Diwali…the festival of lights


We celebrated Diwali on Sunday. Diwali, basically, is a Hindu festival, however, it is celebrated by many other people of other faiths as well. The Hindus have a religious connection and perform pujas (religious worship of goddess Laxmi, the goddess of wealth) while the others, celebrate the universal belief that good, ultimately, triumphs over evil. They celebrate the essence of the festival. It also signifies light…the internal light that dispels darkness (evil) in any form, hatred, avarice, bitterness, ignorance, and brings joy, peace, and prosperity. So, generally, everyone joins in the festivities of bursting crackers, eating special sweets and food made particularly on festivals. It is also holiday time in schools and offices. There are gaily lit and decorated malls, restaurants and other places where various activities are available that kids and family can take part in…fairs, exhibitions, new movie releases, you name it. So, everyone is in a joyful mood and enjoys the festival in different ways.

Traditionally, diyas (earthen lamps) are used to decorate the house. However, the modern way is to use tea lights and electric lights. The cities, especially in the northern and western areas, where it is celebrated most, look beautiful as every house is lit up, the Malls, the markets, and shops are all decorated and illuminated. It’s a bit like New York or any such city in the US, at Christmas time, I suppose.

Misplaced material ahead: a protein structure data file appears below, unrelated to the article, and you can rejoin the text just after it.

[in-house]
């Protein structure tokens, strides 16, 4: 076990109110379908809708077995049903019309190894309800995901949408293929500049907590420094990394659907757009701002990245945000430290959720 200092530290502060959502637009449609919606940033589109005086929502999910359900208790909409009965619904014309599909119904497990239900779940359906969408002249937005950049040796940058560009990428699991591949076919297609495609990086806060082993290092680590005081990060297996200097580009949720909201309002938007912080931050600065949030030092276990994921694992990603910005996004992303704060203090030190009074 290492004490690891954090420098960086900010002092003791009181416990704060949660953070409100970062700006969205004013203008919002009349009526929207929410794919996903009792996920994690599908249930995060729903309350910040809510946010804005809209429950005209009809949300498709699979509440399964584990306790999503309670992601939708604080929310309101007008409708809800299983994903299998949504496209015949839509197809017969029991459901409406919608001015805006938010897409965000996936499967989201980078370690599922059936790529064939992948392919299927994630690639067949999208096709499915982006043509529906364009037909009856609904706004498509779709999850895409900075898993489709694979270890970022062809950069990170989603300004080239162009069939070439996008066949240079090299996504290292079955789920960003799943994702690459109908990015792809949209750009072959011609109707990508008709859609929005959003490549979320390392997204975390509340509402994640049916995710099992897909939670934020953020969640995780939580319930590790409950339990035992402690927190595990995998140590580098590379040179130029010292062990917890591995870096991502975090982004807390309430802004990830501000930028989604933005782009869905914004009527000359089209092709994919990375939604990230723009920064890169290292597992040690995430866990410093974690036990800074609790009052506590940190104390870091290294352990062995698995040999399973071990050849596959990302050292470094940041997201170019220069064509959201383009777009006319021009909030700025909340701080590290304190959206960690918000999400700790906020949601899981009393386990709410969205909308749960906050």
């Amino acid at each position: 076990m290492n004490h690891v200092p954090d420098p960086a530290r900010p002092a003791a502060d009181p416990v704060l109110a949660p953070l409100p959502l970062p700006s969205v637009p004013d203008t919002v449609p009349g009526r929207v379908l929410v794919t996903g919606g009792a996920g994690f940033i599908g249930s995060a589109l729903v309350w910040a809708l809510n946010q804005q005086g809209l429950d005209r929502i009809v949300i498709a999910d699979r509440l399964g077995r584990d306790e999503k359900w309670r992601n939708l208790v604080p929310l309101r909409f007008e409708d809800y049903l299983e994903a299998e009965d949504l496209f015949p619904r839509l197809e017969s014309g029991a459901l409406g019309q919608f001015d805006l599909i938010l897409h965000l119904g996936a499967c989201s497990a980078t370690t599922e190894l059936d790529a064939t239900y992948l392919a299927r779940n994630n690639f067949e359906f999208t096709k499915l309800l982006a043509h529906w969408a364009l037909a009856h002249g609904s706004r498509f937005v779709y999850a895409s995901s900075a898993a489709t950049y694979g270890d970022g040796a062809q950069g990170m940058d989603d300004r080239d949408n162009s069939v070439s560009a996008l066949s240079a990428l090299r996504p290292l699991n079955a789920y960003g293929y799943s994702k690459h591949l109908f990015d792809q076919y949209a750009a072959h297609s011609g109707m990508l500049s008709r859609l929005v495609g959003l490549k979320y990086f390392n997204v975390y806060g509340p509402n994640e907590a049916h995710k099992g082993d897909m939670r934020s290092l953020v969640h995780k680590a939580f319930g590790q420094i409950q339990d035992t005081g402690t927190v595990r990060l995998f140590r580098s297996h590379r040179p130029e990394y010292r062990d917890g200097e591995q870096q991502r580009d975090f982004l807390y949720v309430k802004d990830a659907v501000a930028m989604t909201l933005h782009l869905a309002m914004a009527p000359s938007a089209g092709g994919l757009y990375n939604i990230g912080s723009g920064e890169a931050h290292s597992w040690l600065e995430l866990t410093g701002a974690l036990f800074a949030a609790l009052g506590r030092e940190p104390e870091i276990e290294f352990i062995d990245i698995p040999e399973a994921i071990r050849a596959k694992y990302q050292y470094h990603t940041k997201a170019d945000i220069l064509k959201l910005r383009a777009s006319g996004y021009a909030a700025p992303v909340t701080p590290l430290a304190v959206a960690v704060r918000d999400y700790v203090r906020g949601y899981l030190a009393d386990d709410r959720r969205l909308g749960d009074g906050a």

Rangolis decorated with flower petals and tea lights.

My daughter-in-law celebrates Diwali and so, we had the entrance of our home illuminated. We also had rangolis. Rangolis, again are a traditional thing. They’re made as wet or dry paintings/designs using a white material like chalk, sand, paint or flour. Even paints, colored rice-water, gypsum powder, colored sand or dry colored powders. Often materials like seeds, grains, spices, leaves or flower petals are also used either as the only element or in combination with other materials. Modern materials like crayons, dyes or dyed fabrics, acrylic paint are also becoming common, allowing for brilliant and vibrant color choices We couldn’t do any such thing here. So, I decided to make re-usable rangolis on hand-made paper sheets (that was last year) and having preserved them well we were able to use them again. The hand-made paper was the color of the floor, off-white, and once the flowers concealed its taped edges…it looked like the real deal! The tea lights added the rest.


Re-usable rangolis painted on very fine hand-made paper.

She even cooked us a meal which is made customarily in her home at Diwali. Delicious! The traditional sweetmeats were also on the table. A party at a friend’s place, Diwali gifts for the kids…and we notched another Diwali on foreign shores.


The Diwali centerpiece on the dining table


Diwali mithai (sweets) Green: Pistachio barfi, Yellow: Besan ladoo (chickpea flour ladoo) and orange: Moti chur ladoo (also made from chickpea flour)


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